Great Britain and United States (Trade Agreement Negotiations).

Oral Answers to Questions — Trade and Commerce. – in the House of Commons on 22nd March 1938.

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Photo of Mr Joseph Hepworth Mr Joseph Hepworth , Bradford East

asked the President of the Board of Trade whether his attention has been called to the arrangements which are being made to enable the members of all industries concerned in

Friend's permission, circulate it in the OFFICIAL REPORT.

Photo of Mr William Greene Mr William Greene , Worcester

I am afraid I did not hear a word of that answer.

Mr. Stanley:

I am afraid that is not my fault. I was making as much noise as I could.

Following is the answer:

I am not in a position to state the number of horses bought in the United Kingdom and Eire by the German Government, but the following table shows particulars of horses (including ponies) exported from these two countries to Germany during the last three years.

the United States of America to be heard in connection with the tariff changes which will be made as a result of the Anglo-American trade agreement; and whether facilities on similar lines can be granted in this country to the British industries affected?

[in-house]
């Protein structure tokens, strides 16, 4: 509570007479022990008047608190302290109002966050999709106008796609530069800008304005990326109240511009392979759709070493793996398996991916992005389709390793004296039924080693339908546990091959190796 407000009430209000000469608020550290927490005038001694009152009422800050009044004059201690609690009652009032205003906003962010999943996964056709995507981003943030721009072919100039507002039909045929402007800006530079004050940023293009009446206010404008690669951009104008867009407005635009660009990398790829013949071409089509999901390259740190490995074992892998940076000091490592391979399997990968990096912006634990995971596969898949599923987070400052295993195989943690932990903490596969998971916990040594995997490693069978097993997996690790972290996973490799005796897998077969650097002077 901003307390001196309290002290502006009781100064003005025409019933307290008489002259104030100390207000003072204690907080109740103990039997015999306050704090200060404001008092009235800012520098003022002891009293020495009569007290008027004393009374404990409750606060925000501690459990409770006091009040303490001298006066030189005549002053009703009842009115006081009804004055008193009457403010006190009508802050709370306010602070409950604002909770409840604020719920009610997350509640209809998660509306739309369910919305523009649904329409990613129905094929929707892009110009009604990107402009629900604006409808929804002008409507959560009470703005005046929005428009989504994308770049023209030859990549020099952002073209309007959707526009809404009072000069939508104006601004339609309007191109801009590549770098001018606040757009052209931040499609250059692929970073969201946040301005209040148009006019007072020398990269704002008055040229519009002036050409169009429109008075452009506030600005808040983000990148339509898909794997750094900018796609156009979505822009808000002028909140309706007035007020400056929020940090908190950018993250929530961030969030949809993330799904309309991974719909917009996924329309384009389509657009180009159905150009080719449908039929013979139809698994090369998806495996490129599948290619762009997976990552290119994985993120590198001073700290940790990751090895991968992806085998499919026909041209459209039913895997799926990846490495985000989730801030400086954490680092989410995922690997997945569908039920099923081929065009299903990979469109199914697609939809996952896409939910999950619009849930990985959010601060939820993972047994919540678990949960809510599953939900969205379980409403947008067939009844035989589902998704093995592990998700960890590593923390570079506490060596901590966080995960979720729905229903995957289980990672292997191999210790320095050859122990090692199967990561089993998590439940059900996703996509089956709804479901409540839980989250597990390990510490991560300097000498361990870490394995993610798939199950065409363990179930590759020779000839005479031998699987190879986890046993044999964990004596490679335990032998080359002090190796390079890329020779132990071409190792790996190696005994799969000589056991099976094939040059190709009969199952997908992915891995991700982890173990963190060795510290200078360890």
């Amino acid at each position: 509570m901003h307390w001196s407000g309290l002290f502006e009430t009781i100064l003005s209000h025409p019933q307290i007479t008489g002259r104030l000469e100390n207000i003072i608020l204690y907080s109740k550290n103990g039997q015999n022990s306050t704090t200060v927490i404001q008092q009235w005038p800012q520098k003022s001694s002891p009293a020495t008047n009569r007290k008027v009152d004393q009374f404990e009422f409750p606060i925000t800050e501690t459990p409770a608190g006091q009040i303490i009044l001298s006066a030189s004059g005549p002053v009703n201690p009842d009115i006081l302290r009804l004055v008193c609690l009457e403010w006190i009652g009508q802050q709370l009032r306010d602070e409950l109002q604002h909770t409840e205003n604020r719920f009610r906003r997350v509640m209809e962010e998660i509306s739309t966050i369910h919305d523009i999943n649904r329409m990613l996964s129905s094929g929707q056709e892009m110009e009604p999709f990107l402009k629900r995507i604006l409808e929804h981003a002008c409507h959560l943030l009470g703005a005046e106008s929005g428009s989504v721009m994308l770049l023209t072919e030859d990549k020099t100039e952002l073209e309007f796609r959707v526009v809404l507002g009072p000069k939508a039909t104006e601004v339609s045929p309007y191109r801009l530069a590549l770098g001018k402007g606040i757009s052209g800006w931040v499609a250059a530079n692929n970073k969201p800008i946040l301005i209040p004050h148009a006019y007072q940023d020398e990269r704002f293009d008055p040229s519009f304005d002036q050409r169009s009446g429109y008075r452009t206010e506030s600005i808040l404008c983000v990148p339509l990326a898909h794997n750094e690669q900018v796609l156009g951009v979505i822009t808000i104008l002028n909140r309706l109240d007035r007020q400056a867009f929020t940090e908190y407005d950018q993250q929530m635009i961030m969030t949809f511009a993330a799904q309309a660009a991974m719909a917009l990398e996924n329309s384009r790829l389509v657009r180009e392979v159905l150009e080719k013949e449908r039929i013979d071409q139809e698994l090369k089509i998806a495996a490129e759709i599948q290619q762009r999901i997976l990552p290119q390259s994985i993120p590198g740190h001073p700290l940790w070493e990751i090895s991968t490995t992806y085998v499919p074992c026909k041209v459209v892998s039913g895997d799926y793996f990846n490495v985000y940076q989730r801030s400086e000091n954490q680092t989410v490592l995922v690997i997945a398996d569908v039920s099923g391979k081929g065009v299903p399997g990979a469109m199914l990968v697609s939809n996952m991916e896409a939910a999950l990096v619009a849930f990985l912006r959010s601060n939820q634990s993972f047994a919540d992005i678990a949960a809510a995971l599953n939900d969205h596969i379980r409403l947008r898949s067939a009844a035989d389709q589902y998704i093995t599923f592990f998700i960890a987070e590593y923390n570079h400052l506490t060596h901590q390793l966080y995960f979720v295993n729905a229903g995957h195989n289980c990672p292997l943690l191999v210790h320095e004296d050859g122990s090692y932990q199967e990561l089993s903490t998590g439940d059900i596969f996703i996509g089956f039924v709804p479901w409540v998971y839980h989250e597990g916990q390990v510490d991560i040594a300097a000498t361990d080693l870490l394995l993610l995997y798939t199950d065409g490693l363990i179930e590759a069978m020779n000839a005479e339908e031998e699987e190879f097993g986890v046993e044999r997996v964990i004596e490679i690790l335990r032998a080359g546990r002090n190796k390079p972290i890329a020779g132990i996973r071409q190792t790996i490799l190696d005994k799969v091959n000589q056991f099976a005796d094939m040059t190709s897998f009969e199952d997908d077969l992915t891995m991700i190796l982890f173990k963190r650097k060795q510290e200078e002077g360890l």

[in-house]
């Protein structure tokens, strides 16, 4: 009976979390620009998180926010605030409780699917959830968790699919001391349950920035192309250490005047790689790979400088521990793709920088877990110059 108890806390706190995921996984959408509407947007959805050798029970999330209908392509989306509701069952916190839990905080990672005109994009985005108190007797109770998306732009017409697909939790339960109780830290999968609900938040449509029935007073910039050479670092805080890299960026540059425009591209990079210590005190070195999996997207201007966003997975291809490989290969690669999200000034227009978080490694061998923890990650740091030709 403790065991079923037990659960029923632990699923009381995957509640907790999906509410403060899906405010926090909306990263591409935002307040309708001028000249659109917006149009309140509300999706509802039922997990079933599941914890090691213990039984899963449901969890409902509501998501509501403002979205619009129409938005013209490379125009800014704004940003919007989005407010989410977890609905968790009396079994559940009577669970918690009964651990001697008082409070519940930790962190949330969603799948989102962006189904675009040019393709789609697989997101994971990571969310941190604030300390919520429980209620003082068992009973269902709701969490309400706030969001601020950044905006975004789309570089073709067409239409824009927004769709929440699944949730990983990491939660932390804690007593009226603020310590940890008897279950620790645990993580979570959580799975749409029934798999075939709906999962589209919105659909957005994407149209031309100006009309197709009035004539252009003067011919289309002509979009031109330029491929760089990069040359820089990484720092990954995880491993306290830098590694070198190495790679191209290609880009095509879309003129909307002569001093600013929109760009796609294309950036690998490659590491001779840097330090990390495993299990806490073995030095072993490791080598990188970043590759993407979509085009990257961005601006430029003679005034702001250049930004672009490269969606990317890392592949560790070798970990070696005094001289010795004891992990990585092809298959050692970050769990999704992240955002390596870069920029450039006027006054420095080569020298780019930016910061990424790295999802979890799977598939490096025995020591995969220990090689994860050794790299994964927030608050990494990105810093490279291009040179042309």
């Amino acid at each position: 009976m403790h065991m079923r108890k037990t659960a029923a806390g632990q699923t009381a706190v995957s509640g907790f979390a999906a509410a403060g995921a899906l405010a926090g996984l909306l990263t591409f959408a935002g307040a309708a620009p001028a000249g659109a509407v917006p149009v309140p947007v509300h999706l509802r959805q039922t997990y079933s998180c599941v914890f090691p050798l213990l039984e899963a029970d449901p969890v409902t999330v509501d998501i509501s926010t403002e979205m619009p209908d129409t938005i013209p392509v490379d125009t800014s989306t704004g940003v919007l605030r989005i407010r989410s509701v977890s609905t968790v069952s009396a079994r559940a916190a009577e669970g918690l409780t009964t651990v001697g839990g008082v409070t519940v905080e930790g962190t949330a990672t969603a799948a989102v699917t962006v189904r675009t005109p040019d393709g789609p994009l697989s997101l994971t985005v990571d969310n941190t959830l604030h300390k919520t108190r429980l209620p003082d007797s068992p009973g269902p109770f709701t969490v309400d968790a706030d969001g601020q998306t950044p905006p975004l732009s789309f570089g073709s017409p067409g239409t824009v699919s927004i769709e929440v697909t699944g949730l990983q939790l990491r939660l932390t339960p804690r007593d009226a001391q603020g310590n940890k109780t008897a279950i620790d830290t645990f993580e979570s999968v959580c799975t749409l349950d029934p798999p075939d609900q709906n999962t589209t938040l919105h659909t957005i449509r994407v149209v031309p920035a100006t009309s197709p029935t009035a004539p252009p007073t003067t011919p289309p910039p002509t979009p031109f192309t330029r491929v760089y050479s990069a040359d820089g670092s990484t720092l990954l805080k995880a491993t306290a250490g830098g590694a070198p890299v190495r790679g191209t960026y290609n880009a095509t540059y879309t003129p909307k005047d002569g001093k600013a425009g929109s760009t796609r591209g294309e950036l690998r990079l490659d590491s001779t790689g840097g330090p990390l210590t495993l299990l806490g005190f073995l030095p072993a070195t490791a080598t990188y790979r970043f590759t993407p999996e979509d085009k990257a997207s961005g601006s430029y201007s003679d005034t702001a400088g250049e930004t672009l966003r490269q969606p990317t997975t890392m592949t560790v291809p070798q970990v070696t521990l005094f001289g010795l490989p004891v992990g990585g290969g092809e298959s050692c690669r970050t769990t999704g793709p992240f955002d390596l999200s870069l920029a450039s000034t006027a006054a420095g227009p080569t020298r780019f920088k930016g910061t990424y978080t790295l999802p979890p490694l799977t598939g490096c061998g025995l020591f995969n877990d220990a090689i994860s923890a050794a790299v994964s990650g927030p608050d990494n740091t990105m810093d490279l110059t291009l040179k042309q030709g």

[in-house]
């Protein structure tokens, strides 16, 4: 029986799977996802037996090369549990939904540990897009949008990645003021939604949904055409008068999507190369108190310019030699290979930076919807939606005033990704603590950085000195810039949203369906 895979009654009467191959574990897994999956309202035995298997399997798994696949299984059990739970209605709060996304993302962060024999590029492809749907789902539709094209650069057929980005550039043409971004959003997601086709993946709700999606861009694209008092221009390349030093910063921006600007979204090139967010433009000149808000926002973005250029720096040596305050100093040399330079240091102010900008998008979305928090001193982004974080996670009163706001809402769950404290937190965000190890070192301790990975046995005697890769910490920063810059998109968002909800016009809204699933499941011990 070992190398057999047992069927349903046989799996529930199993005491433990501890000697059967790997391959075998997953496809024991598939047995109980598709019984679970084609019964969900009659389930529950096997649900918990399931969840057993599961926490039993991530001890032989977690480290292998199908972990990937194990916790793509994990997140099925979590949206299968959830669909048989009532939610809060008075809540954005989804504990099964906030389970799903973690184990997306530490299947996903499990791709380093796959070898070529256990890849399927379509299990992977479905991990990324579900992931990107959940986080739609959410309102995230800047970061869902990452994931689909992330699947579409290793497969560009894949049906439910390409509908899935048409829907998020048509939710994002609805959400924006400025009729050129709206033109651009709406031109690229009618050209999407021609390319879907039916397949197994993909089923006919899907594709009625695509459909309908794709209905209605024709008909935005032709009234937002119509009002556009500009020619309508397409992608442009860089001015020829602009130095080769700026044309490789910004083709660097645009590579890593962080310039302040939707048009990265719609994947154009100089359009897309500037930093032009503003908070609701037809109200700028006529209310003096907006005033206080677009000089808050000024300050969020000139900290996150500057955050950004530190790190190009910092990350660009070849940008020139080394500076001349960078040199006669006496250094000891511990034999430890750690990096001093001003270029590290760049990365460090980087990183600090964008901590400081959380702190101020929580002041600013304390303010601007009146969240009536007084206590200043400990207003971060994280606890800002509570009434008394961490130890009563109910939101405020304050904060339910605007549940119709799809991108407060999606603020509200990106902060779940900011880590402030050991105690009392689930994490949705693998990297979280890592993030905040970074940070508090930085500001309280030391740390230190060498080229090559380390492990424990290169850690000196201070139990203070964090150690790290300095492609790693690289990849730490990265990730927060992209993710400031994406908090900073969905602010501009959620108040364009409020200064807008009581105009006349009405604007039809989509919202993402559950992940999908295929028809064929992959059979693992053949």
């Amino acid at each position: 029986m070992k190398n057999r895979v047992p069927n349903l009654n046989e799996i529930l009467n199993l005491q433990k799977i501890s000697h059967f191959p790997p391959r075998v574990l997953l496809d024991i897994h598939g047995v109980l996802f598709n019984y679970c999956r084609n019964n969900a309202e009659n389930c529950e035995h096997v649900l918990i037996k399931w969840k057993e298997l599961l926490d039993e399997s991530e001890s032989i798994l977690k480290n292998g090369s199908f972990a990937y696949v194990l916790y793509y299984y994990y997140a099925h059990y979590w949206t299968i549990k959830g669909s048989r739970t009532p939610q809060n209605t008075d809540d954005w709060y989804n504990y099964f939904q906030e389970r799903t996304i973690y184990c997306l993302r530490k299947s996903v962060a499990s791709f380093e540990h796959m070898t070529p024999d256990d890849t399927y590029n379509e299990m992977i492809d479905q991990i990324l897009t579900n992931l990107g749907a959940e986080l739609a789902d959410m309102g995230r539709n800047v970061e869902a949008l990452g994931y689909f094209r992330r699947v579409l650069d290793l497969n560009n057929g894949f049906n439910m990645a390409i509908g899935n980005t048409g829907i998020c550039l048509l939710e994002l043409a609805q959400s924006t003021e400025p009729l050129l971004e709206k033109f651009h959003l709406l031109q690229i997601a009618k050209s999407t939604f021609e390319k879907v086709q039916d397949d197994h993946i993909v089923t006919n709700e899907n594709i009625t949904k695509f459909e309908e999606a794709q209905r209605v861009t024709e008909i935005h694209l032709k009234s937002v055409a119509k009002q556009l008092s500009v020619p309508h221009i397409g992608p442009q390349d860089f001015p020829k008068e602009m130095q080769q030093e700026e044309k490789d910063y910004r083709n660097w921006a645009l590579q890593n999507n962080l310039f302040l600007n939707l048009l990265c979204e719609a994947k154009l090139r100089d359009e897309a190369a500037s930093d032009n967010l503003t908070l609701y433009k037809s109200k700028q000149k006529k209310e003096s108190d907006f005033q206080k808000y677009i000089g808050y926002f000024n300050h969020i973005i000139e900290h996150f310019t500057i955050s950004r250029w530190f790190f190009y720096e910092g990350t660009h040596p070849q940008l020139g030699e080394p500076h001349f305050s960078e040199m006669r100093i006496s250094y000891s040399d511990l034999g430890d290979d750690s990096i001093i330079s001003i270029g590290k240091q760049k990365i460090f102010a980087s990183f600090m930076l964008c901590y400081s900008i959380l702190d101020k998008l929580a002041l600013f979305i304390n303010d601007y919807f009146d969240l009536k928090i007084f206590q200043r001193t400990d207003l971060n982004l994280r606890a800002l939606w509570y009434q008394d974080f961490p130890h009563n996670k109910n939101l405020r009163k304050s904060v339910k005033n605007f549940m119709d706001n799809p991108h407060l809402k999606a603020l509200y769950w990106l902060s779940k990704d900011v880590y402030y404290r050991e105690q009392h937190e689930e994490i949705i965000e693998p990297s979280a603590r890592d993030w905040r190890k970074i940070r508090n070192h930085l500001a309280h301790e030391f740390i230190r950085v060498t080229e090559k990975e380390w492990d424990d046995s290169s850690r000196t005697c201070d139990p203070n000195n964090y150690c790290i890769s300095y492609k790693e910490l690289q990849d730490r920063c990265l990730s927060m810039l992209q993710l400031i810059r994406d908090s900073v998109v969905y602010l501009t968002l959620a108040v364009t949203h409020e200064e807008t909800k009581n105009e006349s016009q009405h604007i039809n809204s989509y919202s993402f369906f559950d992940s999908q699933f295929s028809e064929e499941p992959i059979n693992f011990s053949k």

Mr. Stanley:

The answer to the first part of the question is in the affirmative. As regards the second part, it is not the practice of His Majesty's Government in trade negotiations to communicate to trade interests a list of the commodities in respect of which concessions to this country are being sought, but I am always ready to consider representations from trade organisations who think that their interests may be affected. In connection with the negotiations with the United States, I have received useful information from a large number of such organisations, and I have asked certain other industries for up-to-date information, with a view to obtaining as complete knowledge as possible of the circumstances and views of every industry which, so far as I can foresee, is likely to be affected in any way.

Photo of Sir Louis Smith Sir Louis Smith , Sheffield, Hallam

Does the right hon. Gentleman consider that the industrialists in this country will be put in such a safe position vis-à-vis his Department as the American industrialists?

Mr. Stanley:

Yes, Sir. I have taken steps to assure myself that any industry which is likely to be affected will have the opportunity of giving me the fullest possible information and laying its views before me.